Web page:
A Japanese dancing lion bows to the audience after completing a lion dance. The lion dances to flute and drum music while driving off evil spirits and dispensing good luck. This lion dances at Yasukuni Shine, Tokyo, Japan.

Moving fast and close-up during a lion dance, the large feline blurs for the camera while driving off evil spirits and bringing good luck. Lion dances normally happen during times of new beginnings. They occur in early January and in sakura days, when cherry blossoms initiate another season of new beginnings.

Moving fast and close-up during a lion dance, the large feline blurs for the camera while driving off evil spirits and bringing good luck. Lion dances normally happen during times of new beginnings. They occur in early January and in sakura days, when cherry blossoms initiate another season of new beginnings.

Picking up a scroll in its mouth, this Japanese lion prepares to share a message of good fortune during a lion dance. Japan adapted the lion dance from China during ancient times. Shinto belief now embraces lion dances for their power to drive off evil spirits and bring good luck.

Picking up a scroll in its mouth, this Japanese lion prepares to share a message of good fortune during a lion dance. Japan adapted the lion dance from China during ancient times. Shinto belief now embraces lion dances for their power to drive off evil spirits and bring good luck.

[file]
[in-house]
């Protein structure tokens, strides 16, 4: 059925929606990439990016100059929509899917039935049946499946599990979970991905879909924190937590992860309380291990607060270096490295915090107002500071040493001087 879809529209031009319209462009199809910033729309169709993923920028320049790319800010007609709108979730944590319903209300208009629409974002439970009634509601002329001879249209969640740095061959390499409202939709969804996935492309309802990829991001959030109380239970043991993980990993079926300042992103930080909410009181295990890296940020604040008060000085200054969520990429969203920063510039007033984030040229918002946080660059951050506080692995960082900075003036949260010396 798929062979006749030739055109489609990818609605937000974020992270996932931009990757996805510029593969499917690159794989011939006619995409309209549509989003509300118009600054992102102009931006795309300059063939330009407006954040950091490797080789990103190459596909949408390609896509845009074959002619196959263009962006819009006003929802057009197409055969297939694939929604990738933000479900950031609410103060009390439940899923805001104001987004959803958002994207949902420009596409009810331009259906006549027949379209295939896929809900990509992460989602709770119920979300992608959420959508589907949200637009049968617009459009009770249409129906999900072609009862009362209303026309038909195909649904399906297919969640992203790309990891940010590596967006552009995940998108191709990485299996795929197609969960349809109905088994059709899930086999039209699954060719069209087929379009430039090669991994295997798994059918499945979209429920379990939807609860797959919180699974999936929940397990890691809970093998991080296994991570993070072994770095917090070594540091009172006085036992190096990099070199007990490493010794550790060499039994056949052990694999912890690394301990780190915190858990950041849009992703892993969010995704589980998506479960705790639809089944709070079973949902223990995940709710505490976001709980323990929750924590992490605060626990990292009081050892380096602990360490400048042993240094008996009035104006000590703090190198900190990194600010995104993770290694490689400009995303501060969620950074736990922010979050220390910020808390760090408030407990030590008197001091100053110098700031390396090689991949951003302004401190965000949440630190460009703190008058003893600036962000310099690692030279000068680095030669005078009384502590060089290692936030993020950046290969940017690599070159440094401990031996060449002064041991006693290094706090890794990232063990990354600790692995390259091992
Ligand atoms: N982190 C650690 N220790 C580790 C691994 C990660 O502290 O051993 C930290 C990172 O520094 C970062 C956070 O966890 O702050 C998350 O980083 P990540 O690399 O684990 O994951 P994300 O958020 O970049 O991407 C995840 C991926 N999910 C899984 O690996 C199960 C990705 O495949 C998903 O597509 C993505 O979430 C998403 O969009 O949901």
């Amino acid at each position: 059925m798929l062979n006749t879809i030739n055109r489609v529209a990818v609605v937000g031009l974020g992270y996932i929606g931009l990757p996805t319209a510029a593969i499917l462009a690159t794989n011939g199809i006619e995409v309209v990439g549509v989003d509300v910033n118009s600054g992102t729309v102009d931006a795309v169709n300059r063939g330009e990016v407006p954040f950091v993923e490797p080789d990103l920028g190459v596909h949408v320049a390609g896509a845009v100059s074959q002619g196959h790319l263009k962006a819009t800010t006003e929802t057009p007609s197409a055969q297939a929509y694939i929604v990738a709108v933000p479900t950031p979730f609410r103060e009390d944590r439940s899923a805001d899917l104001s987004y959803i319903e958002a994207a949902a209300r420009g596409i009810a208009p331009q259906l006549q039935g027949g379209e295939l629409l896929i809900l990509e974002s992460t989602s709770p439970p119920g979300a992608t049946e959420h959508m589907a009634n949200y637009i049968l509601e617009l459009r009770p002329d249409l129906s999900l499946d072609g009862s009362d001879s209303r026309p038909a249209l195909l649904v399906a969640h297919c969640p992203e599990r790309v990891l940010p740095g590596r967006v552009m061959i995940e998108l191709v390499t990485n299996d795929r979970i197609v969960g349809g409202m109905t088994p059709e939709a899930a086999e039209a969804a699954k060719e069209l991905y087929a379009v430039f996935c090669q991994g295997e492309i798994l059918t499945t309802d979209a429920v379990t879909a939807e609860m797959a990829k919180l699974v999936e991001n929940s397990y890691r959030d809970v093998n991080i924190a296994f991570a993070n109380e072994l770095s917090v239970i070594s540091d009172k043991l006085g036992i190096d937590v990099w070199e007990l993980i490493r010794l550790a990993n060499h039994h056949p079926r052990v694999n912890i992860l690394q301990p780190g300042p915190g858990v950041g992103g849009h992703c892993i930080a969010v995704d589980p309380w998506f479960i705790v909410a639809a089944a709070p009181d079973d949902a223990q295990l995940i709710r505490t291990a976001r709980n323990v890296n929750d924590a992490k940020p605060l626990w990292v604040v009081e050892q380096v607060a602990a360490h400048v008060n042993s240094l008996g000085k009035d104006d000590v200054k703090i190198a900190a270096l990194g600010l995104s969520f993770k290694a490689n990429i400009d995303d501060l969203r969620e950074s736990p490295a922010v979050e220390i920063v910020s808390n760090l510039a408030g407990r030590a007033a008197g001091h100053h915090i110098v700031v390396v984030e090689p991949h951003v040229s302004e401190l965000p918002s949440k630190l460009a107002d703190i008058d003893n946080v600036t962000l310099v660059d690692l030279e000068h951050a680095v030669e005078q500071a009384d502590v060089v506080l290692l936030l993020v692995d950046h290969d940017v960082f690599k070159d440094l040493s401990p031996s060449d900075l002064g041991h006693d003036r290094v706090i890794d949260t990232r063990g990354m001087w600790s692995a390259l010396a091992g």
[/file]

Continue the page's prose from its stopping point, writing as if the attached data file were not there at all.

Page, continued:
A woman with clean, brushed and styled hair offers her shoulder to a Japanese lion during a lion dance at Yasukuni Shrine. While lion bites to the head bring good luck, this female lion understands the situation and delivers good luck through the right shoulder.

A woman with clean, brushed and styled hair offers her shoulder to a Japanese lion during a lion dance at Yasukuni Shrine. While lion bites to the head bring good luck, this female lion understands the situation and delivers good luck through the right shoulder.

Toward the end of a lion dance, the lion picks up a scroll with its mouth--a pretty difficult task--and unrolls a message of good luck. This lion dances at Yasukuni Shrine, Tokyo, Japan.

Toward the end of a lion dance, the lion picks up a scroll with its mouth--a pretty difficult task--and unrolls a message of good luck. This lion dances at Yasukuni Shrine, Tokyo, Japan.

After performing a Japanese lion dance, the lion leaves the stage. On the way out, the lion removes its costume and reveals itself as a little more than somewhat athletic human female.

After performing a Japanese lion dance, the lion leaves the stage. On the way out, the lion removes its costume and reveals itself as a little more than somewhat athletic human female.

This is where the Japanese lion dances. Other lions dance at other shrines all over Japan. Large lions wear their costumes over two humans, giving the lions four legs each. Yasukuni Shrine sits in Central Tokyo near the Imperial Palace. It was founded in 1869 to enshrine the spirits of Japanese war dead. It received its current name in 1879.

This is where the Japanese lion dances. Other lions dance at other shrines all over Japan. Large lions wear their costumes over two humans, giving the lions four legs each. Yasukuni Shrine sits in Central Tokyo near the Imperial Palace. It was founded in 1869 to enshrine the spirits of Japanese war dead. It received its current name in 1879.